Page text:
To the people who have told me that I need to decide to be happy, that I have the power, that happiness is a choice, I say this: Is it? Was it a choice on that July morning when I woke up, and my husband was already gone? Was it a choice that in one instant at age 39, the entire course of my life changed and I became a widow? Is the PTSD I suffer from every single day a choice? The migraines? The heart-palpatations? The constant anxiety? How about my very first panic-attack, about a month after he died, when I was alone in our apartment and convinced myself that I was going to have a heart-attack like he did? Was that a choice? The fact that I haven’t had one full night’s sleep in 16 months. The very real physical symptoms of grief; the exhaustion, the knee and joint pain, the shakes, the sobbing out of nowhere, the anger, the ache in every muscle, everywhere. The nightmares. The horrible nightmares when I wake up screaming or crying in the night, and I reach for a person who is no longer there. The health-insurance that I lost when he died. The loss of that safe feeling you have as a female, when your husband is there to protect you. The loss of our future. Our life. Our dreams.

None of these things were a choice, and I don’t appreciate constantly feeling like some sort of Widow-Fail, because I am not getting “over this” (no such thing) or “through this” quickly enough for the world at large. I do realize that most people just don’t know what to say and are only trying to help. Okay. But it is equally important that we begin to get rid of this very wrong idea that grief has a finish line, and that you should be well on your way to it after a year or two. We live in a world that is terrified of emotion. I don’t do drugs. I don’t drink alcohol. I express my feelings. I feel them, with no filter. I tell the truth. In this blog, and in my life. That frightens a lot of people, and confuses others. Honestly, I feel like if I were “coping” with my grief by downing bottles of vodka and medicating myself on endless pills, most people would be way more comfortable with that, then they are with someone who actually feels their feelings and puts them out there for everyone to see. That is sad, and it still shocks me on some level. People are so uncomfortable just sitting within themselves. I am not uncomfortable with myself, and I have learned that in order to really grieve, you have to be able to be comfortable with being uncomfortable. Grieving sucks, and it’s a process. Ebb and flow. No beginning, no end. It shifts. It changes. Stops and starts. Sits in neutral. But you can’t speed it along. You can’t rush it. You can’t turn to the last page of the book, because the book has no ending. Grief changes you. Forever. This is the new me. Darker. more aware. Open-minded. Sometimes hopeful. Sometimes fearful. Feels joy, but lives inside sad. Always. It’s just there. Like breathing. It’s there.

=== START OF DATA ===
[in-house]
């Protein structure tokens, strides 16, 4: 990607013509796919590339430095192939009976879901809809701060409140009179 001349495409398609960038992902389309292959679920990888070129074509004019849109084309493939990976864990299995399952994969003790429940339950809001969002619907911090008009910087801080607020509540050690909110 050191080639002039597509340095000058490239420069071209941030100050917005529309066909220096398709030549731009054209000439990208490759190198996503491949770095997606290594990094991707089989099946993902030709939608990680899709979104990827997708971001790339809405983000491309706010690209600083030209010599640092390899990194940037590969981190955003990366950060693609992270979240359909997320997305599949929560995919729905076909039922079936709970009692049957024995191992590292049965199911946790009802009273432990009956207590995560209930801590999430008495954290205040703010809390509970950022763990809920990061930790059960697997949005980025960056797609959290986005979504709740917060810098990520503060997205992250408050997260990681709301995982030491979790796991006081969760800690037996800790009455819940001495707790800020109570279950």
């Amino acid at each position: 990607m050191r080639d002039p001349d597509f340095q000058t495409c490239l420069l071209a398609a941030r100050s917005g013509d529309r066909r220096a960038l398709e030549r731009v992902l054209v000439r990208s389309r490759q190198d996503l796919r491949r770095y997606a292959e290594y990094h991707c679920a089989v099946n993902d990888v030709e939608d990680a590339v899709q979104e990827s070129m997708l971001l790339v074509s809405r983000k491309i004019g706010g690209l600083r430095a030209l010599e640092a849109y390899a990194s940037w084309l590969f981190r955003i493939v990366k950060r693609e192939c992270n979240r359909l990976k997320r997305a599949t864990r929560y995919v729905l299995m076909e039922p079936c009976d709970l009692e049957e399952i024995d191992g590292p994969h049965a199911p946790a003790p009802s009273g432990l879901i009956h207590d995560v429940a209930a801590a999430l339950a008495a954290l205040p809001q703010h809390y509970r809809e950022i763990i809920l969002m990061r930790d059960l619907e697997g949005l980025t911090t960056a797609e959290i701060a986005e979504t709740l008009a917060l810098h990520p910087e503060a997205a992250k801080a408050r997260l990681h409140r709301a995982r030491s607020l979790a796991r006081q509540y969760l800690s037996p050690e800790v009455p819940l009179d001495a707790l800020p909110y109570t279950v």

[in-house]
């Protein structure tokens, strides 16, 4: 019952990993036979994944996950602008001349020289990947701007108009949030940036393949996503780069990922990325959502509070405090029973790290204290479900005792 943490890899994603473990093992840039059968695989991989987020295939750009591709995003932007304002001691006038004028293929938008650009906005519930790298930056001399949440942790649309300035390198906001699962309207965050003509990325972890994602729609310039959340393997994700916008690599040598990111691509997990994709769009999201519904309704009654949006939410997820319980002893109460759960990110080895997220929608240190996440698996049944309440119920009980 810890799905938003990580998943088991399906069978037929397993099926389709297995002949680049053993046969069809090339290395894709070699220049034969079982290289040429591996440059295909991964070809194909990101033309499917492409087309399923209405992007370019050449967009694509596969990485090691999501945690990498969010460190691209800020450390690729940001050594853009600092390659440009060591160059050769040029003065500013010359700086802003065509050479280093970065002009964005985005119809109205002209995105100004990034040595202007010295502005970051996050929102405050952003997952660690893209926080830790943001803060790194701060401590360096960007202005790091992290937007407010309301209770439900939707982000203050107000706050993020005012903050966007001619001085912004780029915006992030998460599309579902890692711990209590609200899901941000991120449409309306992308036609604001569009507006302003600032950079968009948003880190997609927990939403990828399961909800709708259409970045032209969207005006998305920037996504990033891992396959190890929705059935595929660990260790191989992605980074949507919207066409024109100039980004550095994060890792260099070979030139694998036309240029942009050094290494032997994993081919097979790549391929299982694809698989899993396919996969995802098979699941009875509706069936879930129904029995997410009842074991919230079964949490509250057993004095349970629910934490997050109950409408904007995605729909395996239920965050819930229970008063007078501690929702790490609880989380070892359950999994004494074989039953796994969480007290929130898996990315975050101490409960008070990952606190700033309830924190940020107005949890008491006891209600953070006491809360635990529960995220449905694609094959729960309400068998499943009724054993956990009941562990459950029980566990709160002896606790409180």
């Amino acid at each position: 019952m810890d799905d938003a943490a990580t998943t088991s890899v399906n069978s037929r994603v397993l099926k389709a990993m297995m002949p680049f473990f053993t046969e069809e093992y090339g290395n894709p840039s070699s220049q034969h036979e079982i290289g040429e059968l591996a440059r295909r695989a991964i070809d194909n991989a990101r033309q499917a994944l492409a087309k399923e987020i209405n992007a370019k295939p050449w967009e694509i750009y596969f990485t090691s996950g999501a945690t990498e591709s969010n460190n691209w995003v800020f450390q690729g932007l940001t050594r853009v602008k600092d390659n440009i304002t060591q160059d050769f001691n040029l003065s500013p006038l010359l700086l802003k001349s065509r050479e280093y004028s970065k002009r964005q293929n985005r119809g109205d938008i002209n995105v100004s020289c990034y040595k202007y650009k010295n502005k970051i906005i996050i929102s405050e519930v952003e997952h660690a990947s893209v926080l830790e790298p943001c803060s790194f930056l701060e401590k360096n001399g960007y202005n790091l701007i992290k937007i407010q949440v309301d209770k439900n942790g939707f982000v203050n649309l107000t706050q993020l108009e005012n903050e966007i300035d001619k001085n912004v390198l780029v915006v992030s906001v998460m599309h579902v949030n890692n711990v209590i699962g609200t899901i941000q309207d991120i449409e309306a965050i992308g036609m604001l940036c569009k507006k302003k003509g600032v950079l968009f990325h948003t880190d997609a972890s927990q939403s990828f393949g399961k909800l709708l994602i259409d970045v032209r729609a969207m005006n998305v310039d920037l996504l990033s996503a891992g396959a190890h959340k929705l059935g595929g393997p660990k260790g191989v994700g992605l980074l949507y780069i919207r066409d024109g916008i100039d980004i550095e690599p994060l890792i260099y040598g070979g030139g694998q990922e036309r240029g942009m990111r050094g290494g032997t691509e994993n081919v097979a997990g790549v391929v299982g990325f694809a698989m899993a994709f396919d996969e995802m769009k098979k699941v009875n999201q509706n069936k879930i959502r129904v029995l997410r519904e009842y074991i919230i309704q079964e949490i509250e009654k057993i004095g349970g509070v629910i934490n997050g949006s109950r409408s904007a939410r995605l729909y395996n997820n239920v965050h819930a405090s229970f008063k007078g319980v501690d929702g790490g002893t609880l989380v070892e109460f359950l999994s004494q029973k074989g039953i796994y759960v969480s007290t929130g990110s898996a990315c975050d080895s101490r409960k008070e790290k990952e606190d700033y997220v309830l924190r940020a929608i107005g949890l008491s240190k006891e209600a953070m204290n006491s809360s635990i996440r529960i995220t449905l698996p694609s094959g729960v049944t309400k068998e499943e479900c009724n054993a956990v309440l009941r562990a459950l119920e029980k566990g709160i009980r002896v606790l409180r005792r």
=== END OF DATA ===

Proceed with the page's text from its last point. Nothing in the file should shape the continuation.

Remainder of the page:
Happiness is not that simple, and it’s not a place you get to, like driving in a car somewhere. It comes and goes. Like A.M. Radio. It’s there. It exists, but the signal is weak. It lives inside a fog. It’s like the wind. Sometimes it’s there. Sometimes it’s gone. I have felt happiness. I have had joy. But like everything else since his death, they are emotions, and they are fleeting. They come. They go. They return. They leave. They are unexpected and weird and shift and change out of nowhere. Today, for example, I felt pure joy and intense sorrow in the same 30 second period. An old friend of mine from college, Nicole, got married last year. Her wedding happened to be the same week as Don’s funeral. She came to the services, which was incredibly sweet of her.

Me with my friend Nicole. Long ago. Happy.

Today, she gave birth to her very first child. She posted a beautiful picture of her new daughter on Facebook. As I looked at the picture of the new life, I felt such joy for her and her husband. I smiled. And then I read the comments underneath the photo. “Welcome to motherhood – the most important thing you will ever do in life.” “This will be the happiest time for you and your new family.” “There is nothing as wonderful as being a parent.” Suddenly, my face turned hot, I was nauseous, and I began sobbing uncontrollably. Ran to my bed and cried for almost an hour, when seconds before, I was happy. Reading those comments underneath that picture was like 37 stabs to the heart, and there I was – bleeding. I would never experience a family with my husband. We would never hold a baby together, or look at a sonogram together, or name our child together. He would never get to be a dad, and I would never be a mom. And just like that, the happiness was gone. Fleeting.